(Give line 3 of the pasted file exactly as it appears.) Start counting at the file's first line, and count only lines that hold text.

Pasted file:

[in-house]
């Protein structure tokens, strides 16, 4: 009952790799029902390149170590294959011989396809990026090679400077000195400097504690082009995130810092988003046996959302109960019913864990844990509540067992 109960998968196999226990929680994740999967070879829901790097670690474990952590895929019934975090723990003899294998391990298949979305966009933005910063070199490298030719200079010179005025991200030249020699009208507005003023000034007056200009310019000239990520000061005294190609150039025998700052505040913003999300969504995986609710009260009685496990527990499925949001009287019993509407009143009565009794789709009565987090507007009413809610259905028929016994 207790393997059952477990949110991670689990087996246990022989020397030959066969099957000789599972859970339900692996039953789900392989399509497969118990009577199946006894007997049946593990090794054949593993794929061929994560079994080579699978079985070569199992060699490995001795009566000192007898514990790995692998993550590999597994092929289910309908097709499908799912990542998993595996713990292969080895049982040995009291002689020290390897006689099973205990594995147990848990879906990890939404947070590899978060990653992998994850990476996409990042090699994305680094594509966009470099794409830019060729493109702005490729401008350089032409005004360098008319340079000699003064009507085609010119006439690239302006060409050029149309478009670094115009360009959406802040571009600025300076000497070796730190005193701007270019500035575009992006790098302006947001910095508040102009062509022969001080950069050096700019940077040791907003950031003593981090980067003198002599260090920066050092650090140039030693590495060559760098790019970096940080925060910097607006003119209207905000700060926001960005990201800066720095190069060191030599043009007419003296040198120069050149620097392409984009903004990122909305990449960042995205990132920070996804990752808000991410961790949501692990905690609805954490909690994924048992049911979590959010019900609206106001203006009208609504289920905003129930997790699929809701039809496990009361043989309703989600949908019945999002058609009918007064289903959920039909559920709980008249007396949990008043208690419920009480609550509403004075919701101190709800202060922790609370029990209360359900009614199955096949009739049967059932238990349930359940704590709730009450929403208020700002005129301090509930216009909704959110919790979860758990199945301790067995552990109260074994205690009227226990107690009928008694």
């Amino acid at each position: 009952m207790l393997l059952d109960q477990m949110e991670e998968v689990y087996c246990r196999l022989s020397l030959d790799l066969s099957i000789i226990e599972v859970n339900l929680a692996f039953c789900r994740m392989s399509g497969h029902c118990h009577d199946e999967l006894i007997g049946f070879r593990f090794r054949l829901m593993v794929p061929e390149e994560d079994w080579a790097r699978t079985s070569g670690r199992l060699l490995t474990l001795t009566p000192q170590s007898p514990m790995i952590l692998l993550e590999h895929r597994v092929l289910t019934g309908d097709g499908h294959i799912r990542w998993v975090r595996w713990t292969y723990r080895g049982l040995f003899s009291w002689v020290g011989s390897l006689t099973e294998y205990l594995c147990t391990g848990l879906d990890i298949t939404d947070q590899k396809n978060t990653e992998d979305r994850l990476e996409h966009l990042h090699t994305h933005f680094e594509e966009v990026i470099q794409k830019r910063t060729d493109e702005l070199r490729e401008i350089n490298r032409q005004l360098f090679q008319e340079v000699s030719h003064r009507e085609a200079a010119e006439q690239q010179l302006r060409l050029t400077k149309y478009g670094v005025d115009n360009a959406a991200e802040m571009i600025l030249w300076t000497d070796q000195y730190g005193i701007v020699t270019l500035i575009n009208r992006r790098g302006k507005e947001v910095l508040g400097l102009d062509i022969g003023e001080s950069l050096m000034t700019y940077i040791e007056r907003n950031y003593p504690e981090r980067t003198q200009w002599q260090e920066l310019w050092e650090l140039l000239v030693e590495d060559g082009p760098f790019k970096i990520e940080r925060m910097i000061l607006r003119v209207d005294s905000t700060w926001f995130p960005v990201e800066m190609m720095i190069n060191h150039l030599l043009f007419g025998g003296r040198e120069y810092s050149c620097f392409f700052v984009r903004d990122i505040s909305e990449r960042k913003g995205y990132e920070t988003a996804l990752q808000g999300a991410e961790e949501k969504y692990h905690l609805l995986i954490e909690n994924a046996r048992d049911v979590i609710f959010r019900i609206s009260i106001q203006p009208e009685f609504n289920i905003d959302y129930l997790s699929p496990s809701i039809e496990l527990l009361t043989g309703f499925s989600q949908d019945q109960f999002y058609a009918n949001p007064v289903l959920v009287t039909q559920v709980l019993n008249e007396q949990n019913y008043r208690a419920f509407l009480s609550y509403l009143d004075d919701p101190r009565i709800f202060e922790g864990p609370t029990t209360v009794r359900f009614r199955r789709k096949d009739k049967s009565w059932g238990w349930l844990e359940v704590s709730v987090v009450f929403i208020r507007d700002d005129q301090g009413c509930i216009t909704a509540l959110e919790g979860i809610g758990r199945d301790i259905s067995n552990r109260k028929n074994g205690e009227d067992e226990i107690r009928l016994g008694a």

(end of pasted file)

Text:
């Amino acid at each position: 009952m207790l393997l059952d109960q477990m949110e991670e998968v689990y087996c246990r196999l022989s020397l030959d790799l066969s099957i000789i226990e599972v859970n339900l929680a692996f039953c789900r994740m392989s399509g497969h029902c118990h009577d199946e999967l006894i007997g049946f070879r593990f090794r054949l829901m593993v794929p061929e390149e994560d079994w080579a790097r699978t079985s070569g670690r199992l060699l490995t474990l001795t009566p000192q170590s007898p514990m790995i952590l692998l993550e590999h895929r597994v092929l289910t019934g309908d097709g499908h294959i799912r990542w998993v975090r595996w713990t292969y723990r080895g049982l040995f003899s009291w002689v020290g011989s390897l006689t099973e294998y205990l594995c147990t391990g848990l879906d990890i298949t939404d947070q590899k396809n978060t990653e992998d979305r994850l990476e996409h966009l990042h090699t994305h933005f680094e594509e966009v990026i470099q794409k830019r910063t060729d493109e702005l070199r490729e401008i350089n490298r032409q005004l360098f090679q008319e340079v000699s030719h003064r009507e085609a200079a010119e006439q690239q010179l302006r060409l050029t400077k149309y478009g670094v005025d115009n360009a959406a991200e802040m571009i600025l030249w300076t000497d070796q000195y730190g005193i701007v020699t270019l500035i575009n009208r992006r790098g302006k507005e947001v910095l508040g400097l102009d062509i022969g003023e001080s950069l050096m000034t700019y940077i040791e007056r907003n950031y003593p504690e981090r980067t003198q200009w002599q260090e920066l310019w050092e650090l140039l000239v030693e590495d060559g082009p760098f790019k970096i990520e940080r925060m910097i000061l607006r003119v209207d005294s905000t700060w926001f995130p960005v990201e800066m190609m720095i190069n060191h150039l030599l043009f007419g025998g003296r040198e120069y810092s050149c620097f392409f700052v984009r903004d990122i505040s909305e990449r960042k913003g995205y990132e920070t988003a996804l990752q808000g999300a991410e961790e949501k969504y692990h905690l609805l995986i954490e909690n994924a046996r048992d049911v979590i609710f959010r019900i609206s009260i106001q203006p009208e009685f609504n289920i905003d959302y129930l997790s699929p496990s809701i039809e496990l527990l009361t043989g309703f499925s989600q949908d019945q109960f999002y058609a009918n949001p007064v289903l959920v009287t039909q559920v709980l019993n008249e007396q949990n019913y008043r208690a419920f509407l009480s609550y509403l009143d004075d919701p101190r009565i709800f202060e922790g864990p609370t029990t209360v009794r359900f009614r199955r789709k096949d009739k049967s009565w059932g238990w349930l844990e359940v704590s709730v987090v009450f929403i208020r507007d700002d005129q301090g009413c509930i216009t909704a509540l959110e919790g979860i809610g758990r199945d301790i259905s067995n552990r109260k028929n074994g205690e009227d067992e226990i107690r009928l016994g008694a």